What are the food alternatives that can initiate a food revolution? Insects, widely touted as “the future of food” remain, as yet, too strange and disgusting to gain meaningful traction with the mass market. For now, only the bold and the brave will choose to consume a packet of Wasabi-dusted meal worms over a standard packet of Wotsits. Not that humans hold much regard for the welfare of insects but the concept of eating a juicy, earthy, grub once writhing contently under a log in the undergrowth can be too much for one to stomach.

This is quite incredulous when we think about the narratives we assimilate to justify our consumption of lamb, chicken and beef – idealistic stories of massaged cows grazing on lush grass, plump and proud hens roaming happily and freely on the farm, lambs playfully bounding across the Chiltern Hills. If these narratives whet the appetite for meat, why then is it non-transferrable to grubs and common critters?

It seems illogical, but then emotions can sometimes feel devoid of logic. How else would we reconcile eating livestock but not insects? Consumer double standards are inherent and replete. Brand narratives can play a critical part in persuading the sceptical consumer to create new ideals that can, with some coaxing, broaden the palate.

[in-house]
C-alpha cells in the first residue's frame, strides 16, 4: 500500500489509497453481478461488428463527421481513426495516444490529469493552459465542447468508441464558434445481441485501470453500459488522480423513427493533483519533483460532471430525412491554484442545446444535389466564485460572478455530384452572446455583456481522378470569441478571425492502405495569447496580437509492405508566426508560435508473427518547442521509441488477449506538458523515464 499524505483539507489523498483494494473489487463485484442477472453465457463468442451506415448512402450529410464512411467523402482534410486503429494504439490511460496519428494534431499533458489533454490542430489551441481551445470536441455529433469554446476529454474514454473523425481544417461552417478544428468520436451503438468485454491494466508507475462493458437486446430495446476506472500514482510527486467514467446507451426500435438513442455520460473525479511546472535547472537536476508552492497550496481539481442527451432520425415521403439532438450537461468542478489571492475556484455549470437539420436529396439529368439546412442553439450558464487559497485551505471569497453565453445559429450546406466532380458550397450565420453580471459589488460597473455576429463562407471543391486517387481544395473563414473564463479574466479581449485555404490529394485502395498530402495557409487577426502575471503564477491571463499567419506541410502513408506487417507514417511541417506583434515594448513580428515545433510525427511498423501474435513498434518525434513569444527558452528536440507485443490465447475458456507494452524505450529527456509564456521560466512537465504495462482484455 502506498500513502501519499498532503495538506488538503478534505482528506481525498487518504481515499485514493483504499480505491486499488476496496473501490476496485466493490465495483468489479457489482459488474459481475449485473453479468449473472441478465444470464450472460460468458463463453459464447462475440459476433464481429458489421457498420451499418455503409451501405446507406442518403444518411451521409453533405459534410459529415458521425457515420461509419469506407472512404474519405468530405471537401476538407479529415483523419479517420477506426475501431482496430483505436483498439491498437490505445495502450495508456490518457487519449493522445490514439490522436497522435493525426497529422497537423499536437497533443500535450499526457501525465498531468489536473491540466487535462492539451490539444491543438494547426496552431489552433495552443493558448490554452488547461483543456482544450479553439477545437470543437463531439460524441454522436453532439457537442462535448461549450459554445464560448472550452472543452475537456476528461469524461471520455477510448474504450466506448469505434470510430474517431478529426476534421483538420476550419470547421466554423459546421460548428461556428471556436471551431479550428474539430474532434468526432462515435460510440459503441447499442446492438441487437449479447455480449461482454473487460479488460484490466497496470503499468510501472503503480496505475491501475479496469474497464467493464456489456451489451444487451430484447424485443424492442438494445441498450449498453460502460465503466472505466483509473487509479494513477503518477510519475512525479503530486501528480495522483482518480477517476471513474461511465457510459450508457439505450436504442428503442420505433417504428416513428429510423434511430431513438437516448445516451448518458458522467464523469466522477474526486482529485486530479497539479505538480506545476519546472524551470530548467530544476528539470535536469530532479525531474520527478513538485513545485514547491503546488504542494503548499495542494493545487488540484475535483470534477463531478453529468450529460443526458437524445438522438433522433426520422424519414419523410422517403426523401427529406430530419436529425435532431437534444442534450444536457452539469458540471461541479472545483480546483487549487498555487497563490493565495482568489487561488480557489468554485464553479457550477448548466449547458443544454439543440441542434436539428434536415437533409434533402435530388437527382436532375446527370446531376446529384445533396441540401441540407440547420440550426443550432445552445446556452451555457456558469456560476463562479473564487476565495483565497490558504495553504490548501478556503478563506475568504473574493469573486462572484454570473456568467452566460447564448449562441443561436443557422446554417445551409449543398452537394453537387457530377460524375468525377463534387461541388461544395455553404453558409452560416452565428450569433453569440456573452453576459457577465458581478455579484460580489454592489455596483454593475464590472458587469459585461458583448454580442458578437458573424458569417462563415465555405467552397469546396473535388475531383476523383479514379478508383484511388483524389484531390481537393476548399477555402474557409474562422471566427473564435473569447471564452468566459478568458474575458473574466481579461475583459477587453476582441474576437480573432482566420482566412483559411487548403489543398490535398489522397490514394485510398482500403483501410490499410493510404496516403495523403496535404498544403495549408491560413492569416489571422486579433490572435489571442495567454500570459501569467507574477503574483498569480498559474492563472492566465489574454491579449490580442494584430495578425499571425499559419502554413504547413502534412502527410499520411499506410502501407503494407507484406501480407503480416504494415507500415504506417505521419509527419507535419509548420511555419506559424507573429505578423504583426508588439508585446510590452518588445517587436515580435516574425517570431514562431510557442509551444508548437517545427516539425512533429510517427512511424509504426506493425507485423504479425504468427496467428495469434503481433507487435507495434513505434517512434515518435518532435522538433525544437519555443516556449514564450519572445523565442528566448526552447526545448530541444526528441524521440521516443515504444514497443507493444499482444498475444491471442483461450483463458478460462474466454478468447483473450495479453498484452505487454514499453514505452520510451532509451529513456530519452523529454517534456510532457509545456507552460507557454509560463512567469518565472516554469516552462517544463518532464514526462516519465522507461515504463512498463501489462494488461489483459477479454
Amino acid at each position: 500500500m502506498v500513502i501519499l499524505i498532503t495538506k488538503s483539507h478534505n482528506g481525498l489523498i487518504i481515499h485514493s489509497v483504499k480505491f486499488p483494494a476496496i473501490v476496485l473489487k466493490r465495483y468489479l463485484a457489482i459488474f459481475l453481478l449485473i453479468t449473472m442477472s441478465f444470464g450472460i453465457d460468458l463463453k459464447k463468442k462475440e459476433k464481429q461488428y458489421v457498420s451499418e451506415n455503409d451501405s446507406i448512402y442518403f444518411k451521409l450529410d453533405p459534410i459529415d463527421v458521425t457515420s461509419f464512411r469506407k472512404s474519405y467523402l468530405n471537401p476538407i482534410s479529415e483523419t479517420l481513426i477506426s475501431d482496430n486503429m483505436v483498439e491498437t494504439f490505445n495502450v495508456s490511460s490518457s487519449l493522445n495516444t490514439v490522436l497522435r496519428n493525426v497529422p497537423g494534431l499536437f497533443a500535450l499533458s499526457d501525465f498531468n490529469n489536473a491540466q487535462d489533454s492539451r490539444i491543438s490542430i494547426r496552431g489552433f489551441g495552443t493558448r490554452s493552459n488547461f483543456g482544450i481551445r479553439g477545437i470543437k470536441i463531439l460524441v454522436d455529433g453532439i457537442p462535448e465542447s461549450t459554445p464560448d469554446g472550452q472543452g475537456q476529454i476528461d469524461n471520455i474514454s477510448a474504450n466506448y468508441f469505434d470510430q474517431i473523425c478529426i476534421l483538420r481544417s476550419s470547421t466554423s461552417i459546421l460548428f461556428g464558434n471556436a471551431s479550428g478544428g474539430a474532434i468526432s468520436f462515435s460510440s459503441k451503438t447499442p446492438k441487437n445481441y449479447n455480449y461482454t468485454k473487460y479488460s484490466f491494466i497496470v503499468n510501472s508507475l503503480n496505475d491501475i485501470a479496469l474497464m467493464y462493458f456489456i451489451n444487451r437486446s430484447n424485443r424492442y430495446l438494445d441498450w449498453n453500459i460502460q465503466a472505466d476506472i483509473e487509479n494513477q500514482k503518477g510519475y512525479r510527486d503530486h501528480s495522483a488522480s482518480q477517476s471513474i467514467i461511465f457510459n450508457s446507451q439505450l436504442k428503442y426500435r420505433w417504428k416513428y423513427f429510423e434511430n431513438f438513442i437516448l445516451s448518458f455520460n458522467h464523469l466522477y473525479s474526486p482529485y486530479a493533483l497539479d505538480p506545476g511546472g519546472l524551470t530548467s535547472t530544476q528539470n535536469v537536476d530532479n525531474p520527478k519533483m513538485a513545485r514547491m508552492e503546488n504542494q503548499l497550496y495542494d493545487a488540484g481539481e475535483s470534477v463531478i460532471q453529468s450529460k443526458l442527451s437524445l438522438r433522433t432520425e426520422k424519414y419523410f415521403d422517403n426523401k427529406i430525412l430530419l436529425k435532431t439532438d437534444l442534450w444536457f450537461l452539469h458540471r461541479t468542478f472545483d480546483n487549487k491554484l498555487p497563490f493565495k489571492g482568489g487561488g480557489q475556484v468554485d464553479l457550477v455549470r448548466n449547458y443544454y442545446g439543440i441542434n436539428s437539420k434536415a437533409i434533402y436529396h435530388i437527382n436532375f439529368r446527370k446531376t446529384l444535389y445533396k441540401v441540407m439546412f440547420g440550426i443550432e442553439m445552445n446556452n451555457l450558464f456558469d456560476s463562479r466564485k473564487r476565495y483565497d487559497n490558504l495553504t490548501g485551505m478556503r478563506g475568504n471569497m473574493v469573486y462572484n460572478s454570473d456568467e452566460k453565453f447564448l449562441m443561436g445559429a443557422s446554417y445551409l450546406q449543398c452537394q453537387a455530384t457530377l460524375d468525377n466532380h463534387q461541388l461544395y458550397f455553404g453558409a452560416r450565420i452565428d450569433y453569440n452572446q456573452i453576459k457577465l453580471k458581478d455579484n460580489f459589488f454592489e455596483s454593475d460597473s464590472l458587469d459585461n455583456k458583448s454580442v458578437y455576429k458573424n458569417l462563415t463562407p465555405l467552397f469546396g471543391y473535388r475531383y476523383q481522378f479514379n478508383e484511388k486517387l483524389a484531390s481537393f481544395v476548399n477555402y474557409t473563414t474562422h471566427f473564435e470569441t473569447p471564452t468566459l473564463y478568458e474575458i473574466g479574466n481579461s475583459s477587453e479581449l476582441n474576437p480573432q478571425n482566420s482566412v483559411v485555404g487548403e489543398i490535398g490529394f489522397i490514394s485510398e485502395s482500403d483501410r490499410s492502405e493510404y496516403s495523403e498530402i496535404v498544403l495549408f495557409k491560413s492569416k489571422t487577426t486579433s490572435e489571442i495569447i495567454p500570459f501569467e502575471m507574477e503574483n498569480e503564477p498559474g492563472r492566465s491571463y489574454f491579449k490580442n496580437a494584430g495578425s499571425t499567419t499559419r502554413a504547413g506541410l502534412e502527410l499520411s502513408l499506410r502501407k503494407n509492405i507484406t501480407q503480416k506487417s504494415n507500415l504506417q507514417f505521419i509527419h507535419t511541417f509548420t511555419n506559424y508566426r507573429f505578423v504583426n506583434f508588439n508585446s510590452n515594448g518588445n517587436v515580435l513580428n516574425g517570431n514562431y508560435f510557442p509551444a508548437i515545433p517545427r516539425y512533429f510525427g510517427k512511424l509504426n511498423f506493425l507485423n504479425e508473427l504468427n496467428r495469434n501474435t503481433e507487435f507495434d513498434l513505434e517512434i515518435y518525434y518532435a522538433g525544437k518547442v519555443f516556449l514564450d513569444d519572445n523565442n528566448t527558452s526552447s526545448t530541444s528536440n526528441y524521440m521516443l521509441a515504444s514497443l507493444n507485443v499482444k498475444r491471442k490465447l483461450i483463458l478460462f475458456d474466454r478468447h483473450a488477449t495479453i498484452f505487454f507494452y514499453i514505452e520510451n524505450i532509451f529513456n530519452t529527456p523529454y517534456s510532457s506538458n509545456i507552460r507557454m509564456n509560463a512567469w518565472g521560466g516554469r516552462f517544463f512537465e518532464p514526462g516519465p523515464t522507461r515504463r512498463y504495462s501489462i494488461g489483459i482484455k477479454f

Then there’s the form of the food itself. Many products within this category still feature these little insects in all its entirety, with little eyes and tiny legs still in view, fixed hard and fast by frying. Diehard carnivores might not be disgusted by a whole roast hog, head and trotters intact, cooking slowly on a spit roast but eating whole critters may be a touch too far. Again, the contradictions are astounding but much of the food we consume is so aesthetically departed from its original form that we are often forgetful of its sentient provenance. And perhaps we do want to forget; for forgetting assuages any moral conflicts we might hold of animals suffering to satisfy our palates. Equally, with insects, we don’t want to be reminded that these edible critters are actually creepy crawlies we would rather squash.

If insect-based food products are to penetrate the mass market meaningfully, producers and food designers must work sympathetically with consumers’ disgust reflexes and innate suspicion of food radically alien from its original form to navigate these tensions successfully. It calls for a re-design; a different presentation from its more visually unpalatable format.

Designing dinners